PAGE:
Wednesday, April 18, 2012

Yahoo and the solution for itching ears

If you are reading this then I suspect that you already know that the Internet is a wonderful and terrible place all at once. It is simultaneously a resource for both good and evil. However one of the more insidious things about the Internet is how it is shaped and moulded behind the scenes. The content that you see can be very different than the content that I see...even if we go to the same page. Consider the story of Sarah Kendzior:

"On February 8, 2012, I was on Yahoo's homepage when a headline caught my eye: "Mo. teen gets life with possible parole in killing." Curious, I clicked to see what atrocity had transpired in the state where I live. Alyssa Bustamante, a teenager from Jefferson City, had strangled and stabbed her nine-year-old neighbor for the sheer thrill of it, later describing the event in her diary as an "ahmazing" experience. Horrified, I closed the page. Like many whose homepage defaults to Yahoo, this quick scan of a story was a rote action, information via procrastination, almost subconsciously performed every morning before I move on to other things. In this case, the story was so awful that I wanted to get away. Except, it turned out, I couldn't.

"For the next month, I woke up to a barrage of horrifying stories that seemed to signal an epidemic of child torture in America...I rarely clicked on any of these headlines, and at first, I didn't notice the way they had crept into my Yahoo homepage -- and into my mind -- until their pervasiveness became impossible to ignore.

"That's when I realized: Yahoo had decided I liked child murder."

Ms. Kendzior is someone that understands how the Internet works and is well aware of the fact that sites such as Yahoo and Google filter what you see based upon what they perceive to be your interests:

"Unlike tabloid television, algorithmic personalization does not announce that it's pandering to base interests. When sensationalized reports about violence against children are on TV, I can change the channel -- an act that is harder to do on the Internet when seemingly "neutral" spaces, like Yahoo's homepage, leave no tell-tale trace of manipulation. You can't change the channel when you don't know you're watching the program.

"Yahoo personalizes headlines for its audience of over 700 million people through its Content Optimization and Relevance Engine, an algorithmic system based on demographic data and reading behavior. As a researcher who studies digital media, I was aware that my news was filtered, but I had never noticed the filtering process in action, probably because, until now, Yahoo had guessed me right. (Or at least not so gruesomely wrong.) When the headlines first appeared, I thought they were an anomaly, but as the weeks went on, I noticed a pattern. Going through my search history, I could trace the emergence of stories to the day I read about the Bustamante murder."

There is a very real problem with this type of filtering:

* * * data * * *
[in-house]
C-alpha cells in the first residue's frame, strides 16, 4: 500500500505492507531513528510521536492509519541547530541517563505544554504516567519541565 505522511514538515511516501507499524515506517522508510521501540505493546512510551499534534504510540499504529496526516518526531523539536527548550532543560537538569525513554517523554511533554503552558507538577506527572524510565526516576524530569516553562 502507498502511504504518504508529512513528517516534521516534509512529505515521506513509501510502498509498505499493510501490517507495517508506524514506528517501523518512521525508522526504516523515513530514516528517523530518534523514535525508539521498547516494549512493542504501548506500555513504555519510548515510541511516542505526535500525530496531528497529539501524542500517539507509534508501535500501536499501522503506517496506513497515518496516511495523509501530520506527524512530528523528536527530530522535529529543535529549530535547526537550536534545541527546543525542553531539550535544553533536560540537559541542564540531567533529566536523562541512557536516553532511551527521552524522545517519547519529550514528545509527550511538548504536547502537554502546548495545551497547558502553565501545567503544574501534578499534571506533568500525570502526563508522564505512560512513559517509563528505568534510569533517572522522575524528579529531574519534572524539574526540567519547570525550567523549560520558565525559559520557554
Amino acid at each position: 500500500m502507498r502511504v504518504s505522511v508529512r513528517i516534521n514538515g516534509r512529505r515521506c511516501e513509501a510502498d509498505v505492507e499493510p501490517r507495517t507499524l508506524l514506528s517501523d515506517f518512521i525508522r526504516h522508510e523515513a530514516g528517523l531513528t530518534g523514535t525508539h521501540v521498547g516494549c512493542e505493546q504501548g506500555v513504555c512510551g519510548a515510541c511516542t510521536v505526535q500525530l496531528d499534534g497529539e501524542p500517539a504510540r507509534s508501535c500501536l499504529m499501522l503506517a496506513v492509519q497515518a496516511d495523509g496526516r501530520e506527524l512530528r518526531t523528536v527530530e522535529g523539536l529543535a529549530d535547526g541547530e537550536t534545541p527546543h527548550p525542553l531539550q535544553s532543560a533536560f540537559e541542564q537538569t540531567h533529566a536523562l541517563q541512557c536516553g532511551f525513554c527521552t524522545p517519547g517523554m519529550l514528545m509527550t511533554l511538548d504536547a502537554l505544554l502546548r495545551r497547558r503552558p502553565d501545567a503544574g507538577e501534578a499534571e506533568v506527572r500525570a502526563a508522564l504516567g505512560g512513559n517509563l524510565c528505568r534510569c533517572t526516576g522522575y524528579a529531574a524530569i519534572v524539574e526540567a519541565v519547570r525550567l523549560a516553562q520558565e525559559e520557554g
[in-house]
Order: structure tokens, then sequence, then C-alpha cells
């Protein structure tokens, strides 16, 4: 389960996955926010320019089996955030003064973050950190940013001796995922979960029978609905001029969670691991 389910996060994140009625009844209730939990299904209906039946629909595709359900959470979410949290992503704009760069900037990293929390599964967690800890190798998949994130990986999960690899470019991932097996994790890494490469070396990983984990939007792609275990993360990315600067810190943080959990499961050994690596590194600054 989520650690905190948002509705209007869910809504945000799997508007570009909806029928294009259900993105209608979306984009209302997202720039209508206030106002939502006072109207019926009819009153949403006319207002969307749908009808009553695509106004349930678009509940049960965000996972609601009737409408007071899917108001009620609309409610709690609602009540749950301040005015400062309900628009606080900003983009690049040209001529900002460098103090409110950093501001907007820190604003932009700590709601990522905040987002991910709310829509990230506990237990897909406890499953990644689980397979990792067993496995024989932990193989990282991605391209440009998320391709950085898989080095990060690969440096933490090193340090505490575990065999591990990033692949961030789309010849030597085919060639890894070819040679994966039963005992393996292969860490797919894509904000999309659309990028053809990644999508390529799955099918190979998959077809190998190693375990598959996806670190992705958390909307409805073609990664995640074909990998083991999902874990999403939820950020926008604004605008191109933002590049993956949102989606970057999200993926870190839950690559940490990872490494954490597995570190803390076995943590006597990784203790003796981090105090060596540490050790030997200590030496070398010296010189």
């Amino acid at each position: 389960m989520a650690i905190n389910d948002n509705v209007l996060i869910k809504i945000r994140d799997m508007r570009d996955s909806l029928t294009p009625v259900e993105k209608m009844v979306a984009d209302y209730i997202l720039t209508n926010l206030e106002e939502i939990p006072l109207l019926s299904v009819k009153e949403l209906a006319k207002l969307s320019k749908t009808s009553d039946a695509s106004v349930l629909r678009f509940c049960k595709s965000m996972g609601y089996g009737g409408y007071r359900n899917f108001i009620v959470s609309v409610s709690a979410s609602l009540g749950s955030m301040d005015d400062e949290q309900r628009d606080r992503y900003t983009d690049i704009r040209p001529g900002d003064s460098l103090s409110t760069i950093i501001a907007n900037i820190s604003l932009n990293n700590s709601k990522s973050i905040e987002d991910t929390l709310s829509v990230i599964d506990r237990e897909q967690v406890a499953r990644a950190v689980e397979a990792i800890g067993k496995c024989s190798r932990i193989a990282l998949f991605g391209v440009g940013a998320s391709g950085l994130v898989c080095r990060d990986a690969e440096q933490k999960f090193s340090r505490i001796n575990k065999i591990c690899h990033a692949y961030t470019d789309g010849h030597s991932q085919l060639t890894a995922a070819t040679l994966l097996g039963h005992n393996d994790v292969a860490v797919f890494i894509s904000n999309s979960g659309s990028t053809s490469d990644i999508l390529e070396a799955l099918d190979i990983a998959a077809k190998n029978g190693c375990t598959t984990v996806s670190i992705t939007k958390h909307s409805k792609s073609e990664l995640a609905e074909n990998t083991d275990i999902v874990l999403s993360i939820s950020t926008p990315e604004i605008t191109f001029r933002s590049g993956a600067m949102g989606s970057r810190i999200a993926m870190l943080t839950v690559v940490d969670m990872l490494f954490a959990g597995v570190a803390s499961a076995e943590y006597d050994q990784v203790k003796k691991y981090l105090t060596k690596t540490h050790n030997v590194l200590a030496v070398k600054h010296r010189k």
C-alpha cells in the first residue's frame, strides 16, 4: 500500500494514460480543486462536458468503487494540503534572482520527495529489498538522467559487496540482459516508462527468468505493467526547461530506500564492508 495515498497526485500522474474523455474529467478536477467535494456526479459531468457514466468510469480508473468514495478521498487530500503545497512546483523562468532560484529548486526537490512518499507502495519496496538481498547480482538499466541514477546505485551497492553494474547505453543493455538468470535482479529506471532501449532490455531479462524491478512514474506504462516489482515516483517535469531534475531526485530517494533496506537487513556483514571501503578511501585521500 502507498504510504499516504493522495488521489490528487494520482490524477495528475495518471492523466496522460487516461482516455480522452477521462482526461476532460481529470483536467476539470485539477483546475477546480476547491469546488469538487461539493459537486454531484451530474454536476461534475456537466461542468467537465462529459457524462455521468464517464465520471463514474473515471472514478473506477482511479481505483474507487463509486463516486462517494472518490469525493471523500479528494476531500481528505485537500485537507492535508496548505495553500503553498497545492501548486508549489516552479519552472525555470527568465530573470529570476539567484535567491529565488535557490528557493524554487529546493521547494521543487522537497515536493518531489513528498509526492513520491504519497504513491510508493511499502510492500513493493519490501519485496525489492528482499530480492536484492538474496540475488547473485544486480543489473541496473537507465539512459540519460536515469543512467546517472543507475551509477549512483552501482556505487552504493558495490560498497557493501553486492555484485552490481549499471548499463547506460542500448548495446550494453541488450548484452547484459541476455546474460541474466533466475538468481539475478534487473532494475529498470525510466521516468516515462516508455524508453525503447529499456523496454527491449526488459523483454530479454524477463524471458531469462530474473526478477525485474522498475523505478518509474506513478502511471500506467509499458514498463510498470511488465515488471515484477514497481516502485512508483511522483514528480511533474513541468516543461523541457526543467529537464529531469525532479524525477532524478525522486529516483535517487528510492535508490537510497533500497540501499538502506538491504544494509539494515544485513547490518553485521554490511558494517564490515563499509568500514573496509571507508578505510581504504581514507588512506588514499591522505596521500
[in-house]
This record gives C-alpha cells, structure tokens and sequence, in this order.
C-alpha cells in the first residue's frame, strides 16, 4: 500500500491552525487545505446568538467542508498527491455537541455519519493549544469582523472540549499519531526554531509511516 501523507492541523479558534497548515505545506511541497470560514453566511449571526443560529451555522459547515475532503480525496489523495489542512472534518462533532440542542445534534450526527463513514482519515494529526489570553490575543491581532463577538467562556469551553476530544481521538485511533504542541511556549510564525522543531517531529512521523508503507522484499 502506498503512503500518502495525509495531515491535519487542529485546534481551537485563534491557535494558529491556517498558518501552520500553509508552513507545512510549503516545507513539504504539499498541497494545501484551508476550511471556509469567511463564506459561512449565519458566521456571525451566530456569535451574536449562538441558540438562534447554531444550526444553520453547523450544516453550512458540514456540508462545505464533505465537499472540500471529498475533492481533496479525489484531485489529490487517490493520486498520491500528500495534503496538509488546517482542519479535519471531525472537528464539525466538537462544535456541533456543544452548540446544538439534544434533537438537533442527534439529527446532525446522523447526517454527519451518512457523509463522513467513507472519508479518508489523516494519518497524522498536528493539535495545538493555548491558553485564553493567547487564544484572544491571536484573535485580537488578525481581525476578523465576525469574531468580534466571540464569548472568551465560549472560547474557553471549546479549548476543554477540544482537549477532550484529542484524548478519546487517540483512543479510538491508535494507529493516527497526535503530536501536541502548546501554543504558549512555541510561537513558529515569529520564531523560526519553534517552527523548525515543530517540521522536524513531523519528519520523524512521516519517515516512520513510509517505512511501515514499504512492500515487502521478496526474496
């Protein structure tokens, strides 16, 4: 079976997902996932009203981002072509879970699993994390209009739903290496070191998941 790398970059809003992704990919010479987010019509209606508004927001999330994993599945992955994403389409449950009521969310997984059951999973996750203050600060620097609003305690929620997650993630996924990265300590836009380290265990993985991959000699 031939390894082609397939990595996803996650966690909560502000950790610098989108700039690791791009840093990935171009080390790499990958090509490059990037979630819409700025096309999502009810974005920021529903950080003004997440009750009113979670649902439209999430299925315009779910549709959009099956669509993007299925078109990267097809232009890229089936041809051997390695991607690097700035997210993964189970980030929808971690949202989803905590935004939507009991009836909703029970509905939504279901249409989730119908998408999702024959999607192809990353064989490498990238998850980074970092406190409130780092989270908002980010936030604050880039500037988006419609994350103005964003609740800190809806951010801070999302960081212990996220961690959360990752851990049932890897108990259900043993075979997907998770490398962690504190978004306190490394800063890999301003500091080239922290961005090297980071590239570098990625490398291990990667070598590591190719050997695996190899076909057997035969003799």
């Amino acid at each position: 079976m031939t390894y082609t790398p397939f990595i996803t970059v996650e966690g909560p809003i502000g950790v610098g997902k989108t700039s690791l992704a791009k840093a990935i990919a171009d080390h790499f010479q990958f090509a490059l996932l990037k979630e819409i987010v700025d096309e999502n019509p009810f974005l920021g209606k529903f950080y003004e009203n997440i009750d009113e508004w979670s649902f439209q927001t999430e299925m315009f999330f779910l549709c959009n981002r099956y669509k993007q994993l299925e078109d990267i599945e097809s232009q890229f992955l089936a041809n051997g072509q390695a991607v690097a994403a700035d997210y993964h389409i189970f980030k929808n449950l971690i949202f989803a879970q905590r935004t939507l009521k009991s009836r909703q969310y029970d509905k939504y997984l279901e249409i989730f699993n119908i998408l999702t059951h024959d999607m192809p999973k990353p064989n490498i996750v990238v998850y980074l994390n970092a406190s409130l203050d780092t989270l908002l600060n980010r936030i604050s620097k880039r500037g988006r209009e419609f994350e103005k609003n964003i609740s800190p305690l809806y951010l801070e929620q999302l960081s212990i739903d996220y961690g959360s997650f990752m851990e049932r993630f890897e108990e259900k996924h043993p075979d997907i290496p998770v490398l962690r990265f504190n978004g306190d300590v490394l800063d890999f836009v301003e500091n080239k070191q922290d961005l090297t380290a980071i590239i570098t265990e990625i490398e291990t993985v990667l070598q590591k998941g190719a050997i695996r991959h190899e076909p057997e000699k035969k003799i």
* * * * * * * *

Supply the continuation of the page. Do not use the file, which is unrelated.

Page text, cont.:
"Few perusing Yahoo headlines would suspect that children murdering children is a reader category chosen by robots. While disturbing on an epistemological level, it may also have practical consequences. As we rely on internet media to give us a taste of what's going on, we don't realize we're consuming a particular flavor. A sudden uptick in stories on violence -- particularly by or against a specific demographic category -- can spur paranoia, prejudice and vigilante behavior. What a machine thinks we need to know can become what we fear. But because the algorithmic process is both secret and subjective, we have no way of tracking the ramifications."

We start to see and hear the things that we want to see and hear...even when they are things that we think that don't want to see and hear. In this case Ms. Kendzior was given something that shocked her system but how much targeted information had Yahoo fed her before she realized what was going on? She admits that she had never questioned how the news that was being given to her via Yahoo was being shaped as long as it was sublte and agreed with her.

The Apostle Paul warned Timothy that a day like this was coming to the church:

"For the time is coming when people will not endure sound teaching, but having itching ears they will accumulate for themselves teachers to suit their own passions, and will turn away from listening to the truth and wander off into myths."

Very rarely will a person willingly take in teaching that is jarringly false. The problem comes when a pastor or teacher feeds a subtle and agreeable diet of false doctrine to a congregation. It is one of the reasons that we always need to be searching and studying the Bible and not just taking someone else's word as to what it says.


Source: The Atlantic via Tim Challies


Scripture quotations are from The Holy Bible, English Standard Version® (ESV®), copyright © 2001 by Crossway, a publishing ministry of Good News Publishers. Used by permission. All rights reserved.


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